Georgia high school holds active shooter drill
To prepare for the worst, Forsyth, Ga., emergency response personnel participated in an active shooter drill at the local high school last week; however some legal experts are criticizing such drills for being too realistic.
The Forsyth exercise took place with cooperation between the Forsyth County Sheriff’s Office, the Forsyth Fire Department, county EMS personnel and South Forsyth High School administration, according to Sheriff’s Office materials. Several hundred individuals took part in the training exercise to test their skills and to better understand how to react during such an emergency.
To simulate an active shooter, an actor wearing a black shirt and mask opened fire with a training gun and ran for cover in the west hall of the school, the Forsyth News reports. Parents, administrators and students from the school’s drama department responded realistically to the situation.
“It was great. I think it was very realistic overall,” South Forsyth High School Principal Jeff Cheney told the paper. “I think our students did a tremendous job. Overall the local agencies … did a tremendous job simulating a real experience.”
Emergency responders and law enforcement set up a triage and cared for student actors who were “wounded” or “killed” the Forsyth News reports. The simulation ended with officers neutralizing the shooter.
“I was in the cafeteria where the whole big ending shootout happened,” Barrett Crowder, a senior at the high school, told the paper. “The shooter came in, fired some rounds, ‘killed’ some people and I ‘broke’ my arm. Then he went up on the stage and like three deputies came in and shot him with the simulation [non-lethal training ammunition] rounds.”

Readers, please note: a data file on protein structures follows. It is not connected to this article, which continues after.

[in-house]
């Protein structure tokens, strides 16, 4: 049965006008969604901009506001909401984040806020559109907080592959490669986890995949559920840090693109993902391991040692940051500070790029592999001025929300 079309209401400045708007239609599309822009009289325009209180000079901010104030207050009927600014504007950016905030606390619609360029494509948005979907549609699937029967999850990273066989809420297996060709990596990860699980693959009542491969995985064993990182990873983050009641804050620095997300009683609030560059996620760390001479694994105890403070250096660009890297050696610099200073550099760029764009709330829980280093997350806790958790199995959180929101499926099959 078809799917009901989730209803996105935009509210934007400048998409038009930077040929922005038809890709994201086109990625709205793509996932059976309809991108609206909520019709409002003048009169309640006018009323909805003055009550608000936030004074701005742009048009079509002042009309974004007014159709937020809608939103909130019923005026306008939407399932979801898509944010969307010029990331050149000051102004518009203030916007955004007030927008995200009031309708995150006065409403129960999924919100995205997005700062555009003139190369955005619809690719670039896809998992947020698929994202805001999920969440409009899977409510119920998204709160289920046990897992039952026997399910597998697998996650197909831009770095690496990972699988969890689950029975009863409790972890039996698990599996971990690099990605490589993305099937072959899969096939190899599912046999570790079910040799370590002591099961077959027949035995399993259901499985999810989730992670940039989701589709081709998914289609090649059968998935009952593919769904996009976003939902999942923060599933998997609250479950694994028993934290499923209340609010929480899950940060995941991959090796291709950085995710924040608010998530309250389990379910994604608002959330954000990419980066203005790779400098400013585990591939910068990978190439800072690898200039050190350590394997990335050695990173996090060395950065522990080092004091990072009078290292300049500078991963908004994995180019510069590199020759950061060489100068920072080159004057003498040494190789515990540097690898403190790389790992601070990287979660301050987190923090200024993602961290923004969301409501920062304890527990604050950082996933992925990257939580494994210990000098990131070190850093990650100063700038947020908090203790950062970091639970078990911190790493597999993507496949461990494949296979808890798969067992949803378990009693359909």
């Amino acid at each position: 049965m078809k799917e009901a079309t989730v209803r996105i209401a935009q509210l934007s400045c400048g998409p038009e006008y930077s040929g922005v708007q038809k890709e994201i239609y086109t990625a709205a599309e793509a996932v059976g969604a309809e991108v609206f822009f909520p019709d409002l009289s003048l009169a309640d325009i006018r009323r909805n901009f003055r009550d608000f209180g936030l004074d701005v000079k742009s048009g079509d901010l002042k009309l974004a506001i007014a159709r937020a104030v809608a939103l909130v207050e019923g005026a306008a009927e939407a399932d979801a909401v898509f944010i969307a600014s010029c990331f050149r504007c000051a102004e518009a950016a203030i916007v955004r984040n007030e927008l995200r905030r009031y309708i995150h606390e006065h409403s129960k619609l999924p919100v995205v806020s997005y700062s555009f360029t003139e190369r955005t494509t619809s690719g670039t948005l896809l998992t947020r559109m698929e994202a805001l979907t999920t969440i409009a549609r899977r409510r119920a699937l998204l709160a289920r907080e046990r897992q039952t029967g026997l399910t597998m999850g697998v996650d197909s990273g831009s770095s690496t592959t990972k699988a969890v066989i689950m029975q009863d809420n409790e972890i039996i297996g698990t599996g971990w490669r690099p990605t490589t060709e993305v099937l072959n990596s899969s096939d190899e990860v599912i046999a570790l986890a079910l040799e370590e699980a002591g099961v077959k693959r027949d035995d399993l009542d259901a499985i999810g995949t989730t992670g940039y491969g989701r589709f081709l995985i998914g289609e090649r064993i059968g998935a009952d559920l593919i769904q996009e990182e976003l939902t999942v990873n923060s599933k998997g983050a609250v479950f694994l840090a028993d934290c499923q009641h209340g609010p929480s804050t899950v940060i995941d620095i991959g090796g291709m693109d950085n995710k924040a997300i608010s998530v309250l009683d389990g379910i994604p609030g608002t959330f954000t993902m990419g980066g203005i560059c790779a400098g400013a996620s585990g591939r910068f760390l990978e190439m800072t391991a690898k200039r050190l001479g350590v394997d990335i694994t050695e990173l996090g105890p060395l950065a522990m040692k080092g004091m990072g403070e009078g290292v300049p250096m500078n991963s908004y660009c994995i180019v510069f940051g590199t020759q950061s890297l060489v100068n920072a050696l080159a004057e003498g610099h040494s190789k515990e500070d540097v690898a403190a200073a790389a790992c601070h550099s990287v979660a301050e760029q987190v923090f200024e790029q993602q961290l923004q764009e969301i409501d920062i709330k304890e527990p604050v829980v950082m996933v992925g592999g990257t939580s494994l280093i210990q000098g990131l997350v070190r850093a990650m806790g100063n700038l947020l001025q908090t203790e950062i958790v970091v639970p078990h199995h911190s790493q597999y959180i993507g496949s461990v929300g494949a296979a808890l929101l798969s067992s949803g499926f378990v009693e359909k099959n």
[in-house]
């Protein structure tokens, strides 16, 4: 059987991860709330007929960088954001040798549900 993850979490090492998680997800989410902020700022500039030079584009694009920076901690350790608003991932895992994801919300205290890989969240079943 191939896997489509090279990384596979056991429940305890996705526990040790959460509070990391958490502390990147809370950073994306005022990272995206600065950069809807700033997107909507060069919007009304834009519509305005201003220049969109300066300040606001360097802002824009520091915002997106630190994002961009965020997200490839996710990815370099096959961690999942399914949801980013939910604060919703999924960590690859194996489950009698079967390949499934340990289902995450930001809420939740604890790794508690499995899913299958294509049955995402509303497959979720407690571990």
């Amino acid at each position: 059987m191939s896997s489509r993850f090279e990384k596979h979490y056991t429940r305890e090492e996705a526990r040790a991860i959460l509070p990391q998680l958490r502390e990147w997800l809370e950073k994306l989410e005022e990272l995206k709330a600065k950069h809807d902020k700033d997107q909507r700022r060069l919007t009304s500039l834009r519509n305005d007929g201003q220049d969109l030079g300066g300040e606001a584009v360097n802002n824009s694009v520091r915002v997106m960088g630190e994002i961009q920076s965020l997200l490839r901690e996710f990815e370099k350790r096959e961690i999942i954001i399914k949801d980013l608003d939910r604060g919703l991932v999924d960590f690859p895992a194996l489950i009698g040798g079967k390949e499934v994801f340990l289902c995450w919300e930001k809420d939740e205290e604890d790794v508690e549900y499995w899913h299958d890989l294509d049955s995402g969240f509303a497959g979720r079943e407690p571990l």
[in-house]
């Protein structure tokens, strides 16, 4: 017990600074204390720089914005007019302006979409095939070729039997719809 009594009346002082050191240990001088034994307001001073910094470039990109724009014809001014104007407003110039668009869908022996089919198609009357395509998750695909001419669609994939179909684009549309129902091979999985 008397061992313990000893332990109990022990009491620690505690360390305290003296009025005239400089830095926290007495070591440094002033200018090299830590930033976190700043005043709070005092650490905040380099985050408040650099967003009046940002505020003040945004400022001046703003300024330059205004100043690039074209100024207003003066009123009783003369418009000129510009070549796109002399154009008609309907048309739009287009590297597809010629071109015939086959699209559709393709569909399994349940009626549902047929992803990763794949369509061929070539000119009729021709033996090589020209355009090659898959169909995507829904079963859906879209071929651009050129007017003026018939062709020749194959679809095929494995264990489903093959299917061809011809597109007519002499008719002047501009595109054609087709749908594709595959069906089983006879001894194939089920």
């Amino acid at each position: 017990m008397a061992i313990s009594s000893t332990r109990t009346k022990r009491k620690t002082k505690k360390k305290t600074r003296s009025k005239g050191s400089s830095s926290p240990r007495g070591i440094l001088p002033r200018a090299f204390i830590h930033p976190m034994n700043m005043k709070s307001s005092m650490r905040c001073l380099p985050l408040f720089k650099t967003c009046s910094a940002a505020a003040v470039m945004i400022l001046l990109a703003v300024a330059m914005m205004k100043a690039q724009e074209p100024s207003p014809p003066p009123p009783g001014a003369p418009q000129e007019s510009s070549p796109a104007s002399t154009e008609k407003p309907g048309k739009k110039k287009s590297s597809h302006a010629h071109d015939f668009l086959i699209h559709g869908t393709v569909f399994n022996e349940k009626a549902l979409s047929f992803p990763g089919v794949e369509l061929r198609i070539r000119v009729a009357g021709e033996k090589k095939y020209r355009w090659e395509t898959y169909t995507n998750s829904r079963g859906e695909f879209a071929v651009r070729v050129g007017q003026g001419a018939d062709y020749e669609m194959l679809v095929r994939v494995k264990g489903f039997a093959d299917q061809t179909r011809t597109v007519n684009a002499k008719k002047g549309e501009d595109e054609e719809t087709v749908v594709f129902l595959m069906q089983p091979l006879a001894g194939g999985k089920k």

To make the training more realistic, participants were instructed to react as if it were a real event. Cheney, who said he was originally approached in January about his interest in the training, had to behave as though it were a live situation.
“I was actually acting as I would as the principal of the building,” he told the paper. “I was in what was considered to be our designated command center trying to obviously move students to safety in my immediate area along with our administrators.”
But the realism of these exercises has elicited criticism. The Wall Street Journal reports several lawsuits are being filed by individuals who were never notified of the drills, and who become traumatized as a result of their unwilling participation.
In one such case, Michelle Meeker, an employee at a Denver nursing home, was forced into a storage room by an armed gunman last year. Horrified and crying, she begged for her life. Unbeknownst to Meeker, the gunman was actually a local police officer engaged in an armed intruder scenario.
The Wall Street Journal reports Meeker was so shaken by the incident she had to quit her job. She has filed a federal lawsuit against the officer and her former employer.
Since the mass shooting at Newtown, Conn., five states have passed or amended laws to mandate schools conduct active shooter drills, according to the National Conference of State Legislatures.
Click here to watch the Forsyth County Sherrif’s Department’s video of the active shooter drill.